10 Questions About Book Proposals


1. Why do I need a book proposal?

When you call or query an editor or an agent, if they’re interested in your book, they’ll say, “Send me something.” They are referring to a book proposal, a specific document tailored to their interests, particularly marketing.

2. What is a book proposal?

A book proposal is a document that comprises:

  • An overview that establishes what the book is about, plus the selling handle and positioning.
  • A discussion of the market for the book, including target audience, size of audience and other details that would interest a publisher.
  • A discussion of books that compete and analysis of each.
  • The author bio.
  • A description of how you will help promote the book.
  • A detailed table of contents.
  • A sample chapter.

3. Why can’t I just write the whole book and send it?

If you write the whole manuscript, agents and editors will most likely return it unread. Agents and editors want to be sold on why they should publish your book. They need a sales pitch that includes your promotion plan and why you are the best person to write the book.

4. To whom do I send a book proposal?

Send it to agents who specialize in your type of non-fiction. You might have to send a one-page letter first, if that is what they prefer.

5. Why do I need an agent?

An agent is your industry insider and advocate. It’s the agent’s job to know which editor and publishing house would be most interested in your book. Agents work on a percentage basis and therefore have an incentive to get you the best deal.

Editors respect good agents and are accustomed to working with them. They review agented proposals first. If they wish to buy your book, they often prefer to work directly with agents.

The other main part of an agent’s job is to negotiate the contract for you, and to get the best possible deal on your advance, royalties and rights. Plus, once you’re working with your publisher, if you have a disagreement, the agent can step in to resolve it.

Some agents are willing to help you shape your book further, some are not. But you have to get their attention first with a killer proposal.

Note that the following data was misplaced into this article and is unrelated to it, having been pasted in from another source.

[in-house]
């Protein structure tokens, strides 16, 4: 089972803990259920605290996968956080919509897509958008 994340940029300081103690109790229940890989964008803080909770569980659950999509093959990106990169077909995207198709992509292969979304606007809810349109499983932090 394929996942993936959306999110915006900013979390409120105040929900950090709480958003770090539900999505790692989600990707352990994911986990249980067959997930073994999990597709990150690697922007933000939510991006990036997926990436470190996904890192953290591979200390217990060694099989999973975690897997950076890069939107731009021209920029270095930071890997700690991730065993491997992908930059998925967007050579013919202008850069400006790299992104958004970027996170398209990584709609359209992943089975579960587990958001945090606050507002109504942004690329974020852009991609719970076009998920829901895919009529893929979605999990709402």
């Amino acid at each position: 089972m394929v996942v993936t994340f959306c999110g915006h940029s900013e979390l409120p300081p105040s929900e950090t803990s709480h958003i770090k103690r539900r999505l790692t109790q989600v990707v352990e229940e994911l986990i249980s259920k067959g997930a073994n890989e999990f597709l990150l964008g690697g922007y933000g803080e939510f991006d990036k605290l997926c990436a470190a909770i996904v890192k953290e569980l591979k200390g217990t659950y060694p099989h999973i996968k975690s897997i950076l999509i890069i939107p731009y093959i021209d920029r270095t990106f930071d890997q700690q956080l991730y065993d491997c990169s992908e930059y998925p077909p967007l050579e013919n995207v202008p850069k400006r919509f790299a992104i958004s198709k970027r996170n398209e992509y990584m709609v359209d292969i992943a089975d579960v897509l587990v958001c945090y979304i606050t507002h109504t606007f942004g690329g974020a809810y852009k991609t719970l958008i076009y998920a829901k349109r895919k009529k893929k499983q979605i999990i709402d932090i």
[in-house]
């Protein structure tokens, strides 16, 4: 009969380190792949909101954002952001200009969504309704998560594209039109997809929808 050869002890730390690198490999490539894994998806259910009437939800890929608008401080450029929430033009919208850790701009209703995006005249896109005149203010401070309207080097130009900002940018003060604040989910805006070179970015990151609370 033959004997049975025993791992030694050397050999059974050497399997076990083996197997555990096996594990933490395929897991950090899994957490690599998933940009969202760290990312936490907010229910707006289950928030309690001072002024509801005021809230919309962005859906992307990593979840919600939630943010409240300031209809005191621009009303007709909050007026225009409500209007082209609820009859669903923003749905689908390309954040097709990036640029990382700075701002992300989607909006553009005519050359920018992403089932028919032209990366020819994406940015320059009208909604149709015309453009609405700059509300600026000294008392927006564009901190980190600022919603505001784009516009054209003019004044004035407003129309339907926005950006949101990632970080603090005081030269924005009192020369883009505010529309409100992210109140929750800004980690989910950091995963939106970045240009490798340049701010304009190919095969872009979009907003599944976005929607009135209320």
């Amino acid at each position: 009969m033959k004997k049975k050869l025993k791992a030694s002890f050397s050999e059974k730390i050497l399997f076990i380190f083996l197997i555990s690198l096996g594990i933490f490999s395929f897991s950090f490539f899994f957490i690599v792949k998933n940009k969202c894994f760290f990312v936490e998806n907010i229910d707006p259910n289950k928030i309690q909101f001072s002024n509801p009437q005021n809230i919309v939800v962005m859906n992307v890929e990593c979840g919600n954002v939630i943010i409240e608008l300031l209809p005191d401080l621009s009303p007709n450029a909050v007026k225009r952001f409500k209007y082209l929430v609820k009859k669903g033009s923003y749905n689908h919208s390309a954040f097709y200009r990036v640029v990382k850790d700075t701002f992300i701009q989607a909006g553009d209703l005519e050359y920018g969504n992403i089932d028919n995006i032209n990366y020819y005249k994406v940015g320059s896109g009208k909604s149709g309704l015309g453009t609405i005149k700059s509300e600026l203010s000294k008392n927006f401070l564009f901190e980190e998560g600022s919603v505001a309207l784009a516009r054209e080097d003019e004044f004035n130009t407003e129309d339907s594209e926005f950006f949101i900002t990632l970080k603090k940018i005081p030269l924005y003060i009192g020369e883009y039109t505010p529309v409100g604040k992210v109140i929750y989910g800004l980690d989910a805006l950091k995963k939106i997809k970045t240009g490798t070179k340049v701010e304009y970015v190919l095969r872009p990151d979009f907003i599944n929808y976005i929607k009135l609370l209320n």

6. Can’t I just send the proposal to a publishing house myself?

Yes, but why would you? Only around 10-15 percent of all books published are unagented. Since publishers accept so few books from authors, why increase your chance of rejection?

7. How long will it take to get an answer, once I send off the proposal?

It can take up to six months. If they are interested, though, you might get a call the same week.

8. What happens if a publisher wants my book?

An editor will prepare a contract, which the agent negotiates on your behalf. If you don’t have an agent, you can have a publishing attorney review the contract, but the attorney will not negotiate directly with the publisher or be your advocate. The contract will discuss the book’s content, the time frame, how many copies they will publish, your advance, your royalties, and other issues.

If you’re lucky and more than one publisher wants the book, the agent may hold an auction and sell it to the highest bidder, but this is rare.

Once you and the editor agree on deadlines, the publisher will probably give you a year to 18 months to write the book. The editor will make suggestions for revisions. It takes around nine months from when you turn in the revised manuscript to the publication date. The whole process can take at least a year to 18 months.

9. How long does it take to write a proposal?

Most of my writers have other jobs and take six months or longer. It takes a while to focus on the best approach, do research and write a few drafts.

10. What can I do to increase my chances of writing a book that publishers will want?

Write about your area of expertise. If you speak or teach on the subject of your book, you will be more exciting to an agent, because you already know how to promote your work. For these reasons, consultants, teachers, speakers and subject experts are my most successful authors.


4 Questions About Me

1. Are you an agent?

No, but I do part of the work that many agents no longer do. In the past, agents were willing to work one-on-one with people on their book ideas, from the beginning. Today, however, many good agents get too many proposals to invest that much time with potential authors. When they’re reviewing 100 proposals a week, they want your proposal to knock their socks off first. Then they might spend some time with you.

2. I have to pay an agent, and on top of that, I have to pay you?

Yes, but I will make it worth your while. I will show you how to create a proposal that is so good that you’ll get a better quality of agent and a higher advance.

3. What if I don’t want to use an agent or traditional publisher?

That’s your choice. One of my authors went directly to a publisher and they bought it immediately.

If you want to self-publish, you don’t need a proposal, although people find them helpful in terms of positioning the book, understanding the target audience, and defining a promotion plan.

4. Will you work on a percentage or commission?

No. Only agents work on a percentage or commission.